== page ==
One of Minnesota Gov. Tim Walz’s agency heads expressed his “deep disagreement” with the Supreme Court’s decision to overturn Roe v. Wade in a staff-wide email Friday.
“I know that for so many of you, in particular women in our agency, this is a very difficult day. My heart is with you, and I share a deep disagreement with the court’s decision today,” Department of Employment and Economic Development (DEED) Commissioner Steve Grove wrote from his state email address to all agency staff, according to an email obtained by Alpha News.
Following the leak of a draft United States Supreme Court ruling that would overturn Roe v. Wade, the country and our Commonwealth have seen Democrat extremism on full display. They have seen the release of a draft, pre-decisional document, which is itself a threat to the judicial process. They have also seen extreme pro-abortion activists gather outside the private residences of Supreme Court Justices in Virginia, threatening their safety and that of their families. These blatant acts of intimidation go far beyond legitimate political protest and should be condemned by Republicans and Democrats alike.
Since Roe v. Wade was first decided in 1973, legal scholars on both the right and the left have held that the decision has no basis in Constitutional law and was wrongly decided. For liberals, Roe is merely a mechanism for leveraging the power of the federal judiciary to produce a preferred policy outcome. For conservatives, Roe is an affront to both an originalist interpretation of the U.S. Constitution and basic human decency.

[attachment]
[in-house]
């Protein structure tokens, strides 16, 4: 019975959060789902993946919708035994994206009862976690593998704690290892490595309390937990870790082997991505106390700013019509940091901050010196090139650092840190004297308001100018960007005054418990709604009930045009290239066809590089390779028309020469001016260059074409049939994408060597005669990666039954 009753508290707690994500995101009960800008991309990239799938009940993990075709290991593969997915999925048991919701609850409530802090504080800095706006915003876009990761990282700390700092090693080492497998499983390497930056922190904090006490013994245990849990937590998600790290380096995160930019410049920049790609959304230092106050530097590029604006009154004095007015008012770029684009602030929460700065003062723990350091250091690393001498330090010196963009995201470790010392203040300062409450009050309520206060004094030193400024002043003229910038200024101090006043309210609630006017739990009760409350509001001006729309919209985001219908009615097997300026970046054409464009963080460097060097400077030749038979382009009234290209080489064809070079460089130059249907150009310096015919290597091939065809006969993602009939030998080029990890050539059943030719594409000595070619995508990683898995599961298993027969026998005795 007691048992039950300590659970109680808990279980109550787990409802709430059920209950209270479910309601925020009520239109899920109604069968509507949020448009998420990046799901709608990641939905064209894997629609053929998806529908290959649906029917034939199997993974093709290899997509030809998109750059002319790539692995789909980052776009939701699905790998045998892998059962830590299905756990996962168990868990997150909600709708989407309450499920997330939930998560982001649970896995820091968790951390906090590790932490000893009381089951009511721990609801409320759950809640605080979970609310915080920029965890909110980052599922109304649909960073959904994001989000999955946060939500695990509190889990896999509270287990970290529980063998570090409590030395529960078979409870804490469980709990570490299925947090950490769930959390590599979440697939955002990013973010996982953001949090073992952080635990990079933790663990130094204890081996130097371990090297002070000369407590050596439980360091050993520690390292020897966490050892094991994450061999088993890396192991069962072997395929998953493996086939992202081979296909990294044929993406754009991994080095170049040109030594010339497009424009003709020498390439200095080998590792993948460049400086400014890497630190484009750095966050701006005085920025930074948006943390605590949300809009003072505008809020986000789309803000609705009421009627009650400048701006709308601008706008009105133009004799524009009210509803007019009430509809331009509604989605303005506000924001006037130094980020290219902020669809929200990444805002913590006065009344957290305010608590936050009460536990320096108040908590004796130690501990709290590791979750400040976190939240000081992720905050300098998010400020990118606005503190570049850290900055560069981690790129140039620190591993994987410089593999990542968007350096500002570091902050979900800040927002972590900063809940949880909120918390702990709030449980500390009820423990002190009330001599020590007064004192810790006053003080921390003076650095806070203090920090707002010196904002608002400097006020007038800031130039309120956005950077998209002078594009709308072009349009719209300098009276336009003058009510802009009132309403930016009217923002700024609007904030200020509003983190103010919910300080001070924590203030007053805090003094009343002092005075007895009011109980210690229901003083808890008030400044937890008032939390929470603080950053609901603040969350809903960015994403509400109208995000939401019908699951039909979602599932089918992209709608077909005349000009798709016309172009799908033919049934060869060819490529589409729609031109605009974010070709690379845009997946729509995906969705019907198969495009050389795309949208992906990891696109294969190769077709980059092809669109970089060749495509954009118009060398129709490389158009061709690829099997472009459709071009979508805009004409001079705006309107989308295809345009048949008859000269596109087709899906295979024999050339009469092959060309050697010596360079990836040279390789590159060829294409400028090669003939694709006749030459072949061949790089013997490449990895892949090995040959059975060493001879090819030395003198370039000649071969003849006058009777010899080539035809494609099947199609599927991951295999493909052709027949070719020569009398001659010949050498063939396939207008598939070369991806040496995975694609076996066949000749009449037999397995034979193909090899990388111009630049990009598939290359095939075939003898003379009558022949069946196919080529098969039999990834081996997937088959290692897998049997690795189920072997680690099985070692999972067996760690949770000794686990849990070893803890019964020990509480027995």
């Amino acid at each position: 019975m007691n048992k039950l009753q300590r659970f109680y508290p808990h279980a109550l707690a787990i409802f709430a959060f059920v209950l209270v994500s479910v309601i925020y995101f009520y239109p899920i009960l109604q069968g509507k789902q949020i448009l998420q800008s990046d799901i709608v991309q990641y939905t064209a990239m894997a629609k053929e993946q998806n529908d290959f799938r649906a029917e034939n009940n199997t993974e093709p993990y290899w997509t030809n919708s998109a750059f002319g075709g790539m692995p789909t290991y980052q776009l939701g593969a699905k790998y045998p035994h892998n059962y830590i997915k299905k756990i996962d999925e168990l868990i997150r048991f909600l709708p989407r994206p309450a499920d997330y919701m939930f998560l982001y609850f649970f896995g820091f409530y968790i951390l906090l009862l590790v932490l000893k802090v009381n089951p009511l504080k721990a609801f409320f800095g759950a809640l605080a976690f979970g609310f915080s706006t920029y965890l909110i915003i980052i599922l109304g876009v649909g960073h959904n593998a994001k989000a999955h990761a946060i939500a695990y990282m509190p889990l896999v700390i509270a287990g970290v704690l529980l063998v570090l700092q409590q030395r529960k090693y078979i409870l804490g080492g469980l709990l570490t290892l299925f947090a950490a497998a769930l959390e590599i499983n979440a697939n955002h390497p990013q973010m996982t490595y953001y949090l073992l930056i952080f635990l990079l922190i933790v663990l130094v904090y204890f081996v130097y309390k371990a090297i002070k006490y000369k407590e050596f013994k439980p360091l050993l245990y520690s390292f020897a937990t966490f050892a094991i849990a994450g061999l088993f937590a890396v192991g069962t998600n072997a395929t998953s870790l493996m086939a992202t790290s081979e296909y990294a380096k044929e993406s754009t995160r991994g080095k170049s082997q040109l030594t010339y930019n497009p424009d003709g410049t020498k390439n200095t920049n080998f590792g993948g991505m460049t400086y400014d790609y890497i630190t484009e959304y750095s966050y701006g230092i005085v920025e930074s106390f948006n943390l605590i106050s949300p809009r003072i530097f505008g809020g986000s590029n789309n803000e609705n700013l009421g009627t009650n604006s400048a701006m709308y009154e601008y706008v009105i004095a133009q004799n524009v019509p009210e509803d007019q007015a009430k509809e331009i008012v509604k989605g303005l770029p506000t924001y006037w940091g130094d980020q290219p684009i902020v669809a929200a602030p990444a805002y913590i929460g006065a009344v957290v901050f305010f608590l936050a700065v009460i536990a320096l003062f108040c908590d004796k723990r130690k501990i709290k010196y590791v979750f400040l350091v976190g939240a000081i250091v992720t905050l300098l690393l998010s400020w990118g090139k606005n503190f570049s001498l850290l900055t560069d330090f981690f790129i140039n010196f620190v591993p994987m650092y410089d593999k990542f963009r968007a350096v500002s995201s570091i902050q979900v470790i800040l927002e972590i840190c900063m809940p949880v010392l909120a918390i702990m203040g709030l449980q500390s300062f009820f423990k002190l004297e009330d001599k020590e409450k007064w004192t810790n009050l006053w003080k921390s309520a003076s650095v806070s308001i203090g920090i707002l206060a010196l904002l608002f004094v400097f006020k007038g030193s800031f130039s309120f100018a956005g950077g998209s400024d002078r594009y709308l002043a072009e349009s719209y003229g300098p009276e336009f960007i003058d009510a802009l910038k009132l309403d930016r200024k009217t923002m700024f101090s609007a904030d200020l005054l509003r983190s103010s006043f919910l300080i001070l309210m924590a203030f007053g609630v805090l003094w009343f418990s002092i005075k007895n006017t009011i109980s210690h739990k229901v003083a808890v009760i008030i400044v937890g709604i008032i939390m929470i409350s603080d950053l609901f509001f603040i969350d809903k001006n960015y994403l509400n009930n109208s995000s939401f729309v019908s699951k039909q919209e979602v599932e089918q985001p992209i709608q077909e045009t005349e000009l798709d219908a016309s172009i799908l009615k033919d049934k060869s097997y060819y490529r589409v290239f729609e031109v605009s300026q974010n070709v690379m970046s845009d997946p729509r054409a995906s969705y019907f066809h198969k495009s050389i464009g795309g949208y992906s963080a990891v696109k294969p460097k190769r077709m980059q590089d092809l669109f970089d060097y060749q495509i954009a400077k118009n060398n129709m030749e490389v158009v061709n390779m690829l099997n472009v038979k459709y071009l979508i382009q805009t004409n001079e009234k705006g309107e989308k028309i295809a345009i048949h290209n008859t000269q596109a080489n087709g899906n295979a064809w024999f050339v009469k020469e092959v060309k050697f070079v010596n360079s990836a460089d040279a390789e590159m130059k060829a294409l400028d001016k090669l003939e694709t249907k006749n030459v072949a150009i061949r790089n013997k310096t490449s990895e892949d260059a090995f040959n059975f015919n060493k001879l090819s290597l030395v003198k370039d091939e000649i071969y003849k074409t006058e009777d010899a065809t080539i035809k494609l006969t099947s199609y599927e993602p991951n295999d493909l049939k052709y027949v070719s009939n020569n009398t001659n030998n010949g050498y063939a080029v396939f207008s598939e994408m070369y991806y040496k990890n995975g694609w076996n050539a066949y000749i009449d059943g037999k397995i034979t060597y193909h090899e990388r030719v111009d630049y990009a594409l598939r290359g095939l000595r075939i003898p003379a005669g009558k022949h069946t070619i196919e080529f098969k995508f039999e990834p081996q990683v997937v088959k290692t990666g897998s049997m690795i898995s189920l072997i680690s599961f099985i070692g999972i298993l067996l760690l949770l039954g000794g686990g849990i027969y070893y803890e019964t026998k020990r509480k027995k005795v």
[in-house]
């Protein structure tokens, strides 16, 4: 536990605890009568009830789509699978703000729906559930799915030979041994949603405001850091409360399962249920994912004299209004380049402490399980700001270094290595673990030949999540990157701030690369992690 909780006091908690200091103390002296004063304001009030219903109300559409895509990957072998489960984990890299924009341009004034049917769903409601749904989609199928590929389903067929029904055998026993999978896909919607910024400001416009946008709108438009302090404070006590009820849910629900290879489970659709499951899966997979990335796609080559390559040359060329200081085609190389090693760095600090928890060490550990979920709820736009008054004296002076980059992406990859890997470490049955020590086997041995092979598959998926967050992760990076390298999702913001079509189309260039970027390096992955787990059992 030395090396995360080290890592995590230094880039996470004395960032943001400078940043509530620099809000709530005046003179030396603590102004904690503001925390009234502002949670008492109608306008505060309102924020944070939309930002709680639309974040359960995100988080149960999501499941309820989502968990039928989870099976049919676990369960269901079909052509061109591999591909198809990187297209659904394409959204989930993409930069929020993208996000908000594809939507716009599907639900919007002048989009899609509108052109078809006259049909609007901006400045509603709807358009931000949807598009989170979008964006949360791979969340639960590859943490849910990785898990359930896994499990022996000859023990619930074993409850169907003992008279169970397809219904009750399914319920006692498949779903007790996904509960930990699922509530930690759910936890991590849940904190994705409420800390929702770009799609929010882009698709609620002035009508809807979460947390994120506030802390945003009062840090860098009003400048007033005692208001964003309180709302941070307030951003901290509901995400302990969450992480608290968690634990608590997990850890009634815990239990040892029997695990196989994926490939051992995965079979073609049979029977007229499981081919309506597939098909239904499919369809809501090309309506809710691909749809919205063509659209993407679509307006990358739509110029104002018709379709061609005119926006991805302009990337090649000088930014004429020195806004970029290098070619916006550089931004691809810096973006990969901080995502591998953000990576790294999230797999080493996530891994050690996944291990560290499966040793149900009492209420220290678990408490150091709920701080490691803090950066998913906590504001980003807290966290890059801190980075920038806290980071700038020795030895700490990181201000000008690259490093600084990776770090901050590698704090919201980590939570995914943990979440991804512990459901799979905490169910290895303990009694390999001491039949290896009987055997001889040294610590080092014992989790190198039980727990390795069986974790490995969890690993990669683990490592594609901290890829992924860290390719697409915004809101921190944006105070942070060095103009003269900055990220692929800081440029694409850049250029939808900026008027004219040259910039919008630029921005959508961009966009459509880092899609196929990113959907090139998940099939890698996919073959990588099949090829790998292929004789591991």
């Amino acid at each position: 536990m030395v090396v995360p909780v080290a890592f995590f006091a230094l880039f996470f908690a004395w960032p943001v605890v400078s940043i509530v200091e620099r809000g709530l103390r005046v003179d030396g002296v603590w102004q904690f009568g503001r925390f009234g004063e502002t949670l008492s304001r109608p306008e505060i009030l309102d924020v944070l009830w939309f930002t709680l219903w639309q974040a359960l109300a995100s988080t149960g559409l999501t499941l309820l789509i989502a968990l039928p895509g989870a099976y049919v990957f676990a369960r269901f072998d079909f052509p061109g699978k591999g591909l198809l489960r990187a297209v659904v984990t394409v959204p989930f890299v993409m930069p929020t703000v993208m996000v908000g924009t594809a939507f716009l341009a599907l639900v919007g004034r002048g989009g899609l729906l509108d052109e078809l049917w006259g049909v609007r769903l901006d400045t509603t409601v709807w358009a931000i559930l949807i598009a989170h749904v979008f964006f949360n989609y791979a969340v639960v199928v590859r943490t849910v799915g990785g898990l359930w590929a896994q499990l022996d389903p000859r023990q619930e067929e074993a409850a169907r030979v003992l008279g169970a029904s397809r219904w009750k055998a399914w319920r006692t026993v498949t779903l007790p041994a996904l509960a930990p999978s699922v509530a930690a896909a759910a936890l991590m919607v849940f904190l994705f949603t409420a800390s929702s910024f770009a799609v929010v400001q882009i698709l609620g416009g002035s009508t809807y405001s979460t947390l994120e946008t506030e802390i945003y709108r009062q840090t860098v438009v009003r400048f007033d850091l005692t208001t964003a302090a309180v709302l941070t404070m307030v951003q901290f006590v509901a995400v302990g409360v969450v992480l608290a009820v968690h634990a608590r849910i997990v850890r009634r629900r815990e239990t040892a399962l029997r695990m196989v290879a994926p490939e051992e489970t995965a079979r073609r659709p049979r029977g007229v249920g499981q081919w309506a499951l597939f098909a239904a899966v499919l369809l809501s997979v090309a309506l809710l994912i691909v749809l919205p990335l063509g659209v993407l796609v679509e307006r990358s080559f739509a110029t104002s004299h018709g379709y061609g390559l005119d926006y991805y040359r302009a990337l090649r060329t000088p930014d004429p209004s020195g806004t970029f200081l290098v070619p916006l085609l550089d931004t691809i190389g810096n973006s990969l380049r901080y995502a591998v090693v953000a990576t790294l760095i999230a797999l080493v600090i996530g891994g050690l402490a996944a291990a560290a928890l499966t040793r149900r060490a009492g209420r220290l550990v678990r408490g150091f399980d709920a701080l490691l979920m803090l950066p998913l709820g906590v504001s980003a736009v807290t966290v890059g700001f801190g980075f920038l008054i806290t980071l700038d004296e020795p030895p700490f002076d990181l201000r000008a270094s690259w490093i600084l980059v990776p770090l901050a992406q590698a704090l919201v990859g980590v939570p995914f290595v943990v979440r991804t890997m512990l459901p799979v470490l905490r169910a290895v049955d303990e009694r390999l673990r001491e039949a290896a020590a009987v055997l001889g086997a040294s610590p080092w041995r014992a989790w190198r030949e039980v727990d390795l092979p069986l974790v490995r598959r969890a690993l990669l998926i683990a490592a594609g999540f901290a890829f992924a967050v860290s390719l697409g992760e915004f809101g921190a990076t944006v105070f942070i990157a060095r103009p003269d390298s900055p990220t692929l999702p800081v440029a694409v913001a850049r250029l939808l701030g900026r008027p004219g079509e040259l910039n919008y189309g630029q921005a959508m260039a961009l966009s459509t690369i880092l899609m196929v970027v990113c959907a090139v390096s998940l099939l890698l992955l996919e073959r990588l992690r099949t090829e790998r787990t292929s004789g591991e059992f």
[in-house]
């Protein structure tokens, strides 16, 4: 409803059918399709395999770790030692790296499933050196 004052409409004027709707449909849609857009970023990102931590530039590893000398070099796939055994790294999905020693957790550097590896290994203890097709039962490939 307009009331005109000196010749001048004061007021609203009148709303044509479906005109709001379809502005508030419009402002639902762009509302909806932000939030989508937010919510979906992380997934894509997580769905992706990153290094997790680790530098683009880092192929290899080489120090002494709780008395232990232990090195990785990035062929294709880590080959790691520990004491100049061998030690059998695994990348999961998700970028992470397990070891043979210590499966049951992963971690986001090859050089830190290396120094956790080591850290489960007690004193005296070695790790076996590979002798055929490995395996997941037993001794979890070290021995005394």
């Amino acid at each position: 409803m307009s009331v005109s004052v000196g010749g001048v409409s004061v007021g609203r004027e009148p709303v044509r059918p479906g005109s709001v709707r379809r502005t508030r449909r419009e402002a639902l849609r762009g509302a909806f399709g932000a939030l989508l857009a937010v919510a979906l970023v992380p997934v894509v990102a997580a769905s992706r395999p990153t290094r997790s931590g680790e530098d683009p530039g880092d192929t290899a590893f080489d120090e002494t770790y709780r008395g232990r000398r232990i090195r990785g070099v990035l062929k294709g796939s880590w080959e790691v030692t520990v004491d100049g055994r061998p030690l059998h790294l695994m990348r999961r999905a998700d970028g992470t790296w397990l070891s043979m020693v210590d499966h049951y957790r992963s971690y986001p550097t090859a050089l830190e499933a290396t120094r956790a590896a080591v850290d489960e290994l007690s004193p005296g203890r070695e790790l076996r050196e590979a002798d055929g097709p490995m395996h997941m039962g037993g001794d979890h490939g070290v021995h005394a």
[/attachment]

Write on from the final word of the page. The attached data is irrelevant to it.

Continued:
A group of far-left extremists published a list of addresses that they claimed belong to the six conservative Supreme Court justices, declaring their plans to target the homes and terrorize the justices over their apparent decision to overturn Roe v. Wade.
The Daily Caller reports that the group, “Ruth Sent Us,” published alleged home addresses for Chief Justice John Roberts, as well as Associate Justices Clarence Thomas, Samuel Alito, Neil Gorsuch, Brett Kavanaugh, and Amy Coney Barrett. The move came after the Monday leak of a draft opinion written by Alito that appears to completely overturn Roe, as well as the 1992 ruling in Planned Parenthood v. Casey, which would eliminate the nationwide legalization of abortion and return the matter back to the individual states to decide.
Connecticut Gov. Ned Lamont (D) on Thursday became the first state leader to sign legislation affirming abortion rights after a news leak revealed that the Roe v. Wade Supreme Court decision is likely to soon be overturned.
The bill provides legal protections to those performing or seeking abortions — including those coming in from other states to do so — and expands the list of practitioners who are permitted to perform abortion procedures.
The Supreme Court on Friday blocked a lower court’s ruling that prevented the Navy from making deployment decisions for Navy SEALs based on their COVID-19 vaccination status.
The ruling clears the way for the Navy to keep SEALs from deployment if they aren’t vaccinated. The SEALs had sued challenging the Navy’s COVID-19 policies after being denied religious exemptions.
A coalition of conservative organizations is working with Arizona Republican legislators to put the Arizonans for Voter ID Act on the ballot next fall. The initiative will require voter ID on mail-in ballots, improve existing in-person voter ID requirements, prevent ballot harvesting by enhancing voter ID requirements for in-person ballot drop off, and provide a free voter ID option to lawfully registered Arizona voters who need it for voting.
Scott Mussi, President of the Arizona Free Enterprise Club, which is spearheading the initiative, said in a statement, “This initiative will ensure that no matter when you vote, where you vote, or how you vote, identification will be required.” The AFEC went on, “Arizonans use these forms of identification commonly in their everyday lives to purchase alcohol or cigarettes, obtain a driver’s license, board a commercial flight, donate blood, open a bank account, purchase a firearm, receive unemployment benefits, obtain auto insurance, purchase or rent a home, confirm identity over the phone, and many other basic transactions.”